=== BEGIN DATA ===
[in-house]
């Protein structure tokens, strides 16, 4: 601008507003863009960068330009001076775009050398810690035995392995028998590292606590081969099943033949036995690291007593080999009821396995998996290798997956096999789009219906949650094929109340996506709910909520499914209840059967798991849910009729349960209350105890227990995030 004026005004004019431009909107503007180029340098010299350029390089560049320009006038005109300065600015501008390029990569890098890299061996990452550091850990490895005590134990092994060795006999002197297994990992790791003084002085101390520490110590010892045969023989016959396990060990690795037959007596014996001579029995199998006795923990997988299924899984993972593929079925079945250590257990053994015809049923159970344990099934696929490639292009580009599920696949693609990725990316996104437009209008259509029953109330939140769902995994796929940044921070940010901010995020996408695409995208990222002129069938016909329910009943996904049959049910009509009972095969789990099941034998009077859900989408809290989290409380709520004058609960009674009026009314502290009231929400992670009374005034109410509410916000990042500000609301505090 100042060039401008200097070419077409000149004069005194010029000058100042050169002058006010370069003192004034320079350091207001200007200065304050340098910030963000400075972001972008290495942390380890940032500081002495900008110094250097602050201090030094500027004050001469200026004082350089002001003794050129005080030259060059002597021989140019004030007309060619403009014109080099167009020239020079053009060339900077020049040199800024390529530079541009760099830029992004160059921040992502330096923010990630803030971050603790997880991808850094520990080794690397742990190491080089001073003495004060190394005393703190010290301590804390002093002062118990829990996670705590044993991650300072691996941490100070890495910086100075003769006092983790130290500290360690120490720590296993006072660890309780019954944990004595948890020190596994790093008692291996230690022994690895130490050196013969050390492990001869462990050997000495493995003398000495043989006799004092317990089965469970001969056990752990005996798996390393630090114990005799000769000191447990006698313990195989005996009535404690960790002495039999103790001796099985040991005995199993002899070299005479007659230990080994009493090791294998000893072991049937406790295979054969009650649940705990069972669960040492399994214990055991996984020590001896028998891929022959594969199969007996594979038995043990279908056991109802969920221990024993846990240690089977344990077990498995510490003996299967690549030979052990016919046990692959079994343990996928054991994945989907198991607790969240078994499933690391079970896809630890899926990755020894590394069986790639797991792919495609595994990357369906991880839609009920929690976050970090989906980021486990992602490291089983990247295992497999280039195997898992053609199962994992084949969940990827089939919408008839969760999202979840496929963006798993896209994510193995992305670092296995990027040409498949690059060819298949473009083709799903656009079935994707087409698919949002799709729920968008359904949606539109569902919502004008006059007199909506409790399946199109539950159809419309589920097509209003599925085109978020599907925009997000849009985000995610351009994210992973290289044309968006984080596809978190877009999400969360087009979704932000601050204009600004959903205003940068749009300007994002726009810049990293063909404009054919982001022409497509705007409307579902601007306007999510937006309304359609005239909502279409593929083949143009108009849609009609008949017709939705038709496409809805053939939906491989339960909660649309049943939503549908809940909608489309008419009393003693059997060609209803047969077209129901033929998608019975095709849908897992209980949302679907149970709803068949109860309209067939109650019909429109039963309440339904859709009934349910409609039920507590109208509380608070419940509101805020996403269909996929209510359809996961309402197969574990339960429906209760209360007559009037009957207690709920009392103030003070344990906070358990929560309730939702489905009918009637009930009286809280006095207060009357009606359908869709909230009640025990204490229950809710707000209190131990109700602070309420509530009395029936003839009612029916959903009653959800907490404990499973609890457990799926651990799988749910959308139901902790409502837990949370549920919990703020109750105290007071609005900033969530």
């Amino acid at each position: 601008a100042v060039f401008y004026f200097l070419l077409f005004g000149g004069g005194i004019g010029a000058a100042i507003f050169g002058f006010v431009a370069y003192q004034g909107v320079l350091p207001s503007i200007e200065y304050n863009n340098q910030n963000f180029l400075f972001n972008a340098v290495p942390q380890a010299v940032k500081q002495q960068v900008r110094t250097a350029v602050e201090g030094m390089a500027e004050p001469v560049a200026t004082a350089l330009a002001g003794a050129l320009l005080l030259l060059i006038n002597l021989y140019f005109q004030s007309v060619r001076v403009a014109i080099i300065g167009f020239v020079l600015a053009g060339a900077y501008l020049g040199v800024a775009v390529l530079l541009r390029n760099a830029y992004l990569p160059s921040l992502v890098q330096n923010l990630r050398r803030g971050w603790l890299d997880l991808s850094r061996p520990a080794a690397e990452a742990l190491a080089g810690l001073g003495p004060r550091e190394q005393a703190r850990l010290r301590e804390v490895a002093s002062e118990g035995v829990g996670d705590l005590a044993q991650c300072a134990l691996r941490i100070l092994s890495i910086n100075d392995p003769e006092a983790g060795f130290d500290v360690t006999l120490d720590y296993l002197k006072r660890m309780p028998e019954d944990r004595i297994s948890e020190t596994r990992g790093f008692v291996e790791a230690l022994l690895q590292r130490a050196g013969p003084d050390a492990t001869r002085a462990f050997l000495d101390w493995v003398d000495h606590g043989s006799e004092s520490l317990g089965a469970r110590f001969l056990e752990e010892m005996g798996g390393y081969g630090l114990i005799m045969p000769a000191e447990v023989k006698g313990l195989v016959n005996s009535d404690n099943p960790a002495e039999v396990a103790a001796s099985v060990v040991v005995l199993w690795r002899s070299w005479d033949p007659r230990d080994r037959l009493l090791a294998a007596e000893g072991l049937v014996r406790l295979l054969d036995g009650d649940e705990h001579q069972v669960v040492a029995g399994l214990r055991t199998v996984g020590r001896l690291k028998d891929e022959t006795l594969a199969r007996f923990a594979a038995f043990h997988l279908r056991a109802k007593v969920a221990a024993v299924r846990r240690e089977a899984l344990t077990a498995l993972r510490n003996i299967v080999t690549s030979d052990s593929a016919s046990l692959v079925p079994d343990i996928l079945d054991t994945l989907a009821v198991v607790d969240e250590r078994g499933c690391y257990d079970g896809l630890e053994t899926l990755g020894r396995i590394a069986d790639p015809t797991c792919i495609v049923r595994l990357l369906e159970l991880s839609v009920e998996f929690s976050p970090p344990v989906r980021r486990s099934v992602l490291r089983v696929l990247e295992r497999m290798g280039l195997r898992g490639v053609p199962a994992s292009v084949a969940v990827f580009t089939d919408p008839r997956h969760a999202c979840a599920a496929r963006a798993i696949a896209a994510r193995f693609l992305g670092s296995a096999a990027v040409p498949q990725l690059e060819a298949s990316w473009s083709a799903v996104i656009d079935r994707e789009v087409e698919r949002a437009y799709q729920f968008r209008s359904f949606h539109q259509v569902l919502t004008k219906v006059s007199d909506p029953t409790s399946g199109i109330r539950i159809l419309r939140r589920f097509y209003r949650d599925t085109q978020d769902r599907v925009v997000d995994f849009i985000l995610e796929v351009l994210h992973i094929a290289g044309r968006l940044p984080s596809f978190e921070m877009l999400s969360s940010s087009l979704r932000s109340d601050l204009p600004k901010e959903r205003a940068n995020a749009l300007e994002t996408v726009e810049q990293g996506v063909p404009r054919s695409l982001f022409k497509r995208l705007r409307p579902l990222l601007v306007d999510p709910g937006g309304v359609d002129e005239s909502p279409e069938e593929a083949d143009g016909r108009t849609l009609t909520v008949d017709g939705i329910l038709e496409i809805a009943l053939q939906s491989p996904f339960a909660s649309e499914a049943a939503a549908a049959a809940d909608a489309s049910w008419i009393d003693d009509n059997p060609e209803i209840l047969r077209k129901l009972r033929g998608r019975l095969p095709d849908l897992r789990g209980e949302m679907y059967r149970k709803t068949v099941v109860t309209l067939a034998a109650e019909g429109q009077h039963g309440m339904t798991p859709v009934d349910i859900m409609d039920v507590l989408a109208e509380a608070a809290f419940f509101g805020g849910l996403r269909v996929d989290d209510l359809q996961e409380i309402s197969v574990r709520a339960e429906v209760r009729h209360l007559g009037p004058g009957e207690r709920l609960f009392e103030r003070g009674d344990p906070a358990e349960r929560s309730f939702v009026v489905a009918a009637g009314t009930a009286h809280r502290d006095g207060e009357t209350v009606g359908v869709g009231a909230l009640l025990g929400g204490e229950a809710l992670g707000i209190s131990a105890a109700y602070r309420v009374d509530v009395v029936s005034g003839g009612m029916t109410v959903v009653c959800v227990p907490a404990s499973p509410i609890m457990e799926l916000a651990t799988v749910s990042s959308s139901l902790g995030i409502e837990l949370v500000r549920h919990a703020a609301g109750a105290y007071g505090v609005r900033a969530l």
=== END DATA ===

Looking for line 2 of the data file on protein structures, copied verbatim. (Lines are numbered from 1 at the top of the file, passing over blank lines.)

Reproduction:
């Protein structure tokens, strides 16, 4: 601008507003863009960068330009001076775009050398810690035995392995028998590292606590081969099943033949036995690291007593080999009821396995998996290798997956096999789009219906949650094929109340996506709910909520499914209840059967798991849910009729349960209350105890227990995030 004026005004004019431009909107503007180029340098010299350029390089560049320009006038005109300065600015501008390029990569890098890299061996990452550091850990490895005590134990092994060795006999002197297994990992790791003084002085101390520490110590010892045969023989016959396990060990690795037959007596014996001579029995199998006795923990997988299924899984993972593929079925079945250590257990053994015809049923159970344990099934696929490639292009580009599920696949693609990725990316996104437009209008259509029953109330939140769902995994796929940044921070940010901010995020996408695409995208990222002129069938016909329910009943996904049959049910009509009972095969789990099941034998009077859900989408809290989290409380709520004058609960009674009026009314502290009231929400992670009374005034109410509410916000990042500000609301505090 100042060039401008200097070419077409000149004069005194010029000058100042050169002058006010370069003192004034320079350091207001200007200065304050340098910030963000400075972001972008290495942390380890940032500081002495900008110094250097602050201090030094500027004050001469200026004082350089002001003794050129005080030259060059002597021989140019004030007309060619403009014109080099167009020239020079053009060339900077020049040199800024390529530079541009760099830029992004160059921040992502330096923010990630803030971050603790997880991808850094520990080794690397742990190491080089001073003495004060190394005393703190010290301590804390002093002062118990829990996670705590044993991650300072691996941490100070890495910086100075003769006092983790130290500290360690120490720590296993006072660890309780019954944990004595948890020190596994790093008692291996230690022994690895130490050196013969050390492990001869462990050997000495493995003398000495043989006799004092317990089965469970001969056990752990005996798996390393630090114990005799000769000191447990006698313990195989005996009535404690960790002495039999103790001796099985040991005995199993002899070299005479007659230990080994009493090791294998000893072991049937406790295979054969009650649940705990069972669960040492399994214990055991996984020590001896028998891929022959594969199969007996594979038995043990279908056991109802969920221990024993846990240690089977344990077990498995510490003996299967690549030979052990016919046990692959079994343990996928054991994945989907198991607790969240078994499933690391079970896809630890899926990755020894590394069986790639797991792919495609595994990357369906991880839609009920929690976050970090989906980021486990992602490291089983990247295992497999280039195997898992053609199962994992084949969940990827089939919408008839969760999202979840496929963006798993896209994510193995992305670092296995990027040409498949690059060819298949473009083709799903656009079935994707087409698919949002799709729920968008359904949606539109569902919502004008006059007199909506409790399946199109539950159809419309589920097509209003599925085109978020599907925009997000849009985000995610351009994210992973290289044309968006984080596809978190877009999400969360087009979704932000601050204009600004959903205003940068749009300007994002726009810049990293063909404009054919982001022409497509705007409307579902601007306007999510937006309304359609005239909502279409593929083949143009108009849609009609008949017709939705038709496409809805053939939906491989339960909660649309049943939503549908809940909608489309008419009393003693059997060609209803047969077209129901033929998608019975095709849908897992209980949302679907149970709803068949109860309209067939109650019909429109039963309440339904859709009934349910409609039920507590109208509380608070419940509101805020996403269909996929209510359809996961309402197969574990339960429906209760209360007559009037009957207690709920009392103030003070344990906070358990929560309730939702489905009918009637009930009286809280006095207060009357009606359908869709909230009640025990204490229950809710707000209190131990109700602070309420509530009395029936003839009612029916959903009653959800907490404990499973609890457990799926651990799988749910959308139901902790409502837990949370549920919990703020109750105290007071609005900033969530």